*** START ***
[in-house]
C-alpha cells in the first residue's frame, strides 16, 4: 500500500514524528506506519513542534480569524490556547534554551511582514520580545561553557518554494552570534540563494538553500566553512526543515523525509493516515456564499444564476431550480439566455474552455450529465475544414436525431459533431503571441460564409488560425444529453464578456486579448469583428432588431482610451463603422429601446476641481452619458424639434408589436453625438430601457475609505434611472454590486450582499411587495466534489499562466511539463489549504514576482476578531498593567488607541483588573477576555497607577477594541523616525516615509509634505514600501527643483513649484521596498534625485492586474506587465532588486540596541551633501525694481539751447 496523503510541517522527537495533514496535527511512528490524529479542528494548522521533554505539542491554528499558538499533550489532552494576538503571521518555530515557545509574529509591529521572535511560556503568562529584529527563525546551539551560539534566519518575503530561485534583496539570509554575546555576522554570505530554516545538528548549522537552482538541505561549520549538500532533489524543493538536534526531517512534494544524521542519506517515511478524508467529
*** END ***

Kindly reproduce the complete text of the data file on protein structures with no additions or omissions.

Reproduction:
[in-house]
C-alpha cells in the first residue's frame, strides 16, 4: 500500500514524528506506519513542534480569524490556547534554551511582514520580545561553557518554494552570534540563494538553500566553512526543515523525509493516515456564499444564476431550480439566455474552455450529465475544414436525431459533431503571441460564409488560425444529453464578456486579448469583428432588431482610451463603422429601446476641481452619458424639434408589436453625438430601457475609505434611472454590486450582499411587495466534489499562466511539463489549504514576482476578531498593567488607541483588573477576555497607577477594541523616525516615509509634505514600501527643483513649484521596498534625485492586474506587465532588486540596541551633501525694481539751447 496523503510541517522527537495533514496535527511512528490524529479542528494548522521533554505539542491554528499558538499533550489532552494576538503571521518555530515557545509574529509591529521572535511560556503568562529584529527563525546551539551560539534566519518575503530561485534583496539570509554575546555576522554570505530554516545538528548549522537552482538541505561549520549538500532533489524543493538536534526531517512534494544524521542519506517515511478524508467529